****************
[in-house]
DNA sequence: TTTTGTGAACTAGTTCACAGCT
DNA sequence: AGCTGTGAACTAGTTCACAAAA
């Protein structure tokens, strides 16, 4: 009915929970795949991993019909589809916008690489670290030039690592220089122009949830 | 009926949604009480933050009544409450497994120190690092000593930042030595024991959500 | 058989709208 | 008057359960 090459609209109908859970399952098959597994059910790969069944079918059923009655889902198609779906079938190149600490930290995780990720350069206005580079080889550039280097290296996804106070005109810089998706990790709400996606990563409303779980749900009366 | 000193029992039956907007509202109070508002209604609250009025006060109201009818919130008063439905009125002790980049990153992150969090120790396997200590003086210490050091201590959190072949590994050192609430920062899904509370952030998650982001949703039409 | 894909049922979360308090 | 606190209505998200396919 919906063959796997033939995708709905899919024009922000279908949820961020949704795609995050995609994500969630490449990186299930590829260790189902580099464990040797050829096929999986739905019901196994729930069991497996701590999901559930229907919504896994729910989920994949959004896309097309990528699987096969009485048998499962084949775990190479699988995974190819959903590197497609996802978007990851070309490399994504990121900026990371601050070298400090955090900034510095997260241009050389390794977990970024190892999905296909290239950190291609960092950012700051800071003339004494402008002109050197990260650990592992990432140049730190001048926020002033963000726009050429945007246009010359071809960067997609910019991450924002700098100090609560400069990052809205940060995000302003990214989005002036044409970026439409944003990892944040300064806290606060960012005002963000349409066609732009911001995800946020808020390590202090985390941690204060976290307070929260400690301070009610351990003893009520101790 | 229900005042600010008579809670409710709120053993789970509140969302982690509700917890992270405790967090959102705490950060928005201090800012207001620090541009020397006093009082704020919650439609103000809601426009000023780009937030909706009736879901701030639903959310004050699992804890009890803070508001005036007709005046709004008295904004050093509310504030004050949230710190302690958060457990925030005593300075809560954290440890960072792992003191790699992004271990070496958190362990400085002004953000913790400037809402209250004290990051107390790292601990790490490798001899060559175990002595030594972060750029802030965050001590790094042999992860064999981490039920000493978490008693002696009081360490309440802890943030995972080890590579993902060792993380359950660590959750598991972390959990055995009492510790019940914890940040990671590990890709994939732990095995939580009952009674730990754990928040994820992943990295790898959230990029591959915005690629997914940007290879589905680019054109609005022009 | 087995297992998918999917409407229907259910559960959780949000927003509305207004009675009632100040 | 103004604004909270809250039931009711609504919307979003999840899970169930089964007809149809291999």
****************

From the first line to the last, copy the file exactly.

[in-house]
DNA sequence: TTTTGTGAACTAGTTCACAGCT
DNA sequence: AGCTGTGAACTAGTTCACAAAA
């Protein structure tokens, strides 16, 4: 009915929970795949991993019909589809916008690489670290030039690592220089122009949830 | 009926949604009480933050009544409450497994120190690092000593930042030595024991959500 | 058989709208 | 008057359960 090459609209109908859970399952098959597994059910790969069944079918059923009655889902198609779906079938190149600490930290995780990720350069206005580079080889550039280097290296996804106070005109810089998706990790709400996606990563409303779980749900009366 | 000193029992039956907007509202109070508002209604609250009025006060109201009818919130008063439905009125002790980049990153992150969090120790396997200590003086210490050091201590959190072949590994050192609430920062899904509370952030998650982001949703039409 | 894909049922979360308090 | 606190209505998200396919 919906063959796997033939995708709905899919024009922000279908949820961020949704795609995050995609994500969630490449990186299930590829260790189902580099464990040797050829096929999986739905019901196994729930069991497996701590999901559930229907919504896994729910989920994949959004896309097309990528699987096969009485048998499962084949775990190479699988995974190819959903590197497609996802978007990851070309490399994504990121900026990371601050070298400090955090900034510095997260241009050389390794977990970024190892999905296909290239950190291609960092950012700051800071003339004494402008002109050197990260650990592992990432140049730190001048926020002033963000726009050429945007246009010359071809960067997609910019991450924002700098100090609560400069990052809205940060995000302003990214989005002036044409970026439409944003990892944040300064806290606060960012005002963000349409066609732009911001995800946020808020390590202090985390941690204060976290307070929260400690301070009610351990003893009520101790 | 229900005042600010008579809670409710709120053993789970509140969302982690509700917890992270405790967090959102705490950060928005201090800012207001620090541009020397006093009082704020919650439609103000809601426009000023780009937030909706009736879901701030639903959310004050699992804890009890803070508001005036007709005046709004008295904004050093509310504030004050949230710190302690958060457990925030005593300075809560954290440890960072792992003191790699992004271990070496958190362990400085002004953000913790400037809402209250004290990051107390790292601990790490490798001899060559175990002595030594972060750029802030965050001590790094042999992860064999981490039920000493978490008693002696009081360490309440802890943030995972080890590579993902060792993380359950660590959750598991972390959990055995009492510790019940914890940040990671590990890709994939732990095995939580009952009674730990754990928040994820992943990295790898959230990029591959915005690629997914940007290879589905680019054109609005022009 | 087995297992998918999917409407229907259910559960959780949000927003509305207004009675009632100040 | 103004604004909270809250039931009711609504919307979003999840899970169930089964007809149809291999």